Are you ever too young to contribute to a registered retirement savings plan (RRSP)?

The answer is emphatically no.

Look up age limits in the Canada Revenue Agency (CRA) guide to RRSPs and you’ll find just one: 71, which is the age you’ll be at the end of the year you have to shut down your individual RRSP and begin withdrawing the money in it. You will do this by opening a registered retirement income fund [RRIF], buying an annuity and/or taking the cash.

That means all Canadians who haven’t reached 71 – as long as they’ve earned income in the previous tax year and reported it to the CRA on their tax return – can open and contribute to an RRSP.

That said, there may be age restrictions on some of the types of investments you choose for your RRSP. Your advisor can help you understand the rules.

How RRSPs work

Think of RRSPs as umbrellas under which you can hold a wide range of investments, including stocks, bonds, guaranteed investment certificates, mutual funds, segregated funds and even cash.

(Don’t take that to mean you need a complete investment plan before you open your RRSP. A Sun Life Financial advisor can help you pick the right investments for you.)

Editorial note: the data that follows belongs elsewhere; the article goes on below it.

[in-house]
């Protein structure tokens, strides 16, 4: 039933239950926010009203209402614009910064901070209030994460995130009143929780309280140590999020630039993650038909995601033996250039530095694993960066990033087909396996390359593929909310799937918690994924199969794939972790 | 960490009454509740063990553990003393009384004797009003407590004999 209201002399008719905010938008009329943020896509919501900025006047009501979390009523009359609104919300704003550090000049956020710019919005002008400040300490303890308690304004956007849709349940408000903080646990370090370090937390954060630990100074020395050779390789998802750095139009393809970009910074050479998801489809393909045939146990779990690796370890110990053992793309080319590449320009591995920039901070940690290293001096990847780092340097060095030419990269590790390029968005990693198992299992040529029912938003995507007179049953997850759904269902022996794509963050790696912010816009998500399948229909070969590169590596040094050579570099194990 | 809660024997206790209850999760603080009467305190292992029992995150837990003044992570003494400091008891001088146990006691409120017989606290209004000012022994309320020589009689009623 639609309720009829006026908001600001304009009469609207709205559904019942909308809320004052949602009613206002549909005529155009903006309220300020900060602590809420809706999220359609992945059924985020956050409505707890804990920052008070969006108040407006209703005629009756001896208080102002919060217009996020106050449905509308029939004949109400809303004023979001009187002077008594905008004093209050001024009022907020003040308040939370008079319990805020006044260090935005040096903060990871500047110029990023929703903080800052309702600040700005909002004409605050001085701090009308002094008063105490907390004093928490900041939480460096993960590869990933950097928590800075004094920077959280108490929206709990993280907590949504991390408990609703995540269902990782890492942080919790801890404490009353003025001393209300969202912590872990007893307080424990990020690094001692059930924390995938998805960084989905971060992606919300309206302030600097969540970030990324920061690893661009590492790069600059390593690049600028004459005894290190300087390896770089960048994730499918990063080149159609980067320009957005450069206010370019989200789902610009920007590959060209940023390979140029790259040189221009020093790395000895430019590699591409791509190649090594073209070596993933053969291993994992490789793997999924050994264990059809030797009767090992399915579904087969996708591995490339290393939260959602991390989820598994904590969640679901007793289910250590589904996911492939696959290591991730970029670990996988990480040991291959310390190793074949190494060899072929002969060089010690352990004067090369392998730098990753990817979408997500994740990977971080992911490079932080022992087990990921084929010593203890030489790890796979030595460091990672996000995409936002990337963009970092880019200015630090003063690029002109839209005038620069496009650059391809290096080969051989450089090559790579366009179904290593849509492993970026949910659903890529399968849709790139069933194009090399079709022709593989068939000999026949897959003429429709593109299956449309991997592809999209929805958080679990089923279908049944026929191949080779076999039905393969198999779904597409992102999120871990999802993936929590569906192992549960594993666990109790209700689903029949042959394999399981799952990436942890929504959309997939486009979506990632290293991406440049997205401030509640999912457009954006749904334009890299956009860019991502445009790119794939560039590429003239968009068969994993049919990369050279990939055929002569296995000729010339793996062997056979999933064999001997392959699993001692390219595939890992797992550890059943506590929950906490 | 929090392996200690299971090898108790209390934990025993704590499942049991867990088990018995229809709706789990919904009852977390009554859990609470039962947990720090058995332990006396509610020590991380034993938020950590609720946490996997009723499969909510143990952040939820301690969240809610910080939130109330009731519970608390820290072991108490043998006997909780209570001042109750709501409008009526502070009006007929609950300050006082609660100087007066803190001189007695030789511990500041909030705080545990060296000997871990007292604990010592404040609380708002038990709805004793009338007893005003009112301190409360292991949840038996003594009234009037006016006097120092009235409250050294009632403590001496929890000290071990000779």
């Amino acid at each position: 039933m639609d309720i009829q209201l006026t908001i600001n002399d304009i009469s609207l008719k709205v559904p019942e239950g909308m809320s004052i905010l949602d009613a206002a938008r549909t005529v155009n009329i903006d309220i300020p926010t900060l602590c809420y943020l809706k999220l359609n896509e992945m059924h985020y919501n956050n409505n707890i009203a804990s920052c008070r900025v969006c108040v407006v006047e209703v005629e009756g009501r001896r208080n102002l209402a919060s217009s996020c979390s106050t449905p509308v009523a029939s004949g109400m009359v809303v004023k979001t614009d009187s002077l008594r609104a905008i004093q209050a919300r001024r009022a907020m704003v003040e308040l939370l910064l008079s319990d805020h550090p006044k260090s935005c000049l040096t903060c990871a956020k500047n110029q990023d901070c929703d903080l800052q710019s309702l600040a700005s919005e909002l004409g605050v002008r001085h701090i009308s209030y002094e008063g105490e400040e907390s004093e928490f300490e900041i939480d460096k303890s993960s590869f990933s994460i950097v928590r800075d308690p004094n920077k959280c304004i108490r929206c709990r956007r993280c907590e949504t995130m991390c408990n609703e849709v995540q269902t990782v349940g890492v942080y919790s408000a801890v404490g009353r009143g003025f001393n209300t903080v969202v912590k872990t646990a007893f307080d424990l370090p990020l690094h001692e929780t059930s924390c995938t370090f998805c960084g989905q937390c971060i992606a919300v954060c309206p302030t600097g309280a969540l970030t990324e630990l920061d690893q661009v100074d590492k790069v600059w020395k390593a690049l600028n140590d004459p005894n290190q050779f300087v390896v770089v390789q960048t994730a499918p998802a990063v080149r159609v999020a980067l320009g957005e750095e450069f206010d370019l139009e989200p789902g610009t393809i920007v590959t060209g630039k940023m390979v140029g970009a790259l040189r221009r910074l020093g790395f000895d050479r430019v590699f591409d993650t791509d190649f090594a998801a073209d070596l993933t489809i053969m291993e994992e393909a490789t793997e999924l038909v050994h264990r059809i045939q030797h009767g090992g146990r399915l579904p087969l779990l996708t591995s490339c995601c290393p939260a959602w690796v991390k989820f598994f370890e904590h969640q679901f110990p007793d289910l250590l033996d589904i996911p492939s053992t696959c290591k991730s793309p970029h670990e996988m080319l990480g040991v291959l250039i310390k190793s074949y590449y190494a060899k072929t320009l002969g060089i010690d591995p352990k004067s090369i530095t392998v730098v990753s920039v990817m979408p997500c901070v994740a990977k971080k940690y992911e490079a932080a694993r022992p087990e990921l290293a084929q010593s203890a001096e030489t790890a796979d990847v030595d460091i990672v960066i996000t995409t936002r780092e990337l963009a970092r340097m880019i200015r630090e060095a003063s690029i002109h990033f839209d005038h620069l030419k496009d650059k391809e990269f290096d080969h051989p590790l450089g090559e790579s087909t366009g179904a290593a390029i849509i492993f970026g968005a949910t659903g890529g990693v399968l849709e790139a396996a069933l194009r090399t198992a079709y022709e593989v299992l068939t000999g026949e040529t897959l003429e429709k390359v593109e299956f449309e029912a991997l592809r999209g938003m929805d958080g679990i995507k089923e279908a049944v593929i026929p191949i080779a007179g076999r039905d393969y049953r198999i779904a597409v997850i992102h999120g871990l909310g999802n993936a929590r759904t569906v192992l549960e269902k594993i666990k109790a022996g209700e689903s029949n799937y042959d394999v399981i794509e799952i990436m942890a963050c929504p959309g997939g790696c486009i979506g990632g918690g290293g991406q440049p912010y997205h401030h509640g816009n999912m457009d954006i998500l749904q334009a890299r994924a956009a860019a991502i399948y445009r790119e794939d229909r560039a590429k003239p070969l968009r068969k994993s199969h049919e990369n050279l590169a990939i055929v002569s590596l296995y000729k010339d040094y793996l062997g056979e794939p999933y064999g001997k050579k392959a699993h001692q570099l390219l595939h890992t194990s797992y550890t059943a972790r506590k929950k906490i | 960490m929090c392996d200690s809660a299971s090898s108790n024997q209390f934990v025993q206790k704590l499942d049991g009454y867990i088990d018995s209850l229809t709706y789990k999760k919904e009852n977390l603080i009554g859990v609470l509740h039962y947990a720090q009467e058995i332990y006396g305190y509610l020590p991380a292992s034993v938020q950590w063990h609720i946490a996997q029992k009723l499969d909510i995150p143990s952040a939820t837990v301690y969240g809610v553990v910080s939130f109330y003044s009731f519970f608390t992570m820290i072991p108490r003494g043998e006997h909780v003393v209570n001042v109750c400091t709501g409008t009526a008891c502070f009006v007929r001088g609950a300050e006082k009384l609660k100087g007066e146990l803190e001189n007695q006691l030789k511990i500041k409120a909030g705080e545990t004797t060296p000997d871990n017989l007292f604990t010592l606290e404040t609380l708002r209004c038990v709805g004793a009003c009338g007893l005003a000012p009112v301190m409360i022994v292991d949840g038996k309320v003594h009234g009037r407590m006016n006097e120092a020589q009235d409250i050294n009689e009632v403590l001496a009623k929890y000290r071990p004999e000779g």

Once you’ve opened your RRSP, you get two key benefits that can potentially help you meet your savings goals in both the short and long term:

  • RRSPs provide tax-deferred growth. Money held inside your RRSP grows tax-free until you withdraw it – ideally when you’re retired and in a lower tax bracket.
  • RRSPs come with a potential tax deduction. You can deduct RRSP contributions from your income (up to annual limits) when you prepare your yearly tax return. For the 2018 tax year, you can contribute up to 18% of your earned income from 2017, to a maximum of $26,230. For 2019, the maximum is $26,500.

Don’t worry about hitting the maximum every year, though. Your unused contribution room carries forward, beginning once you’ve filed your very first tax return.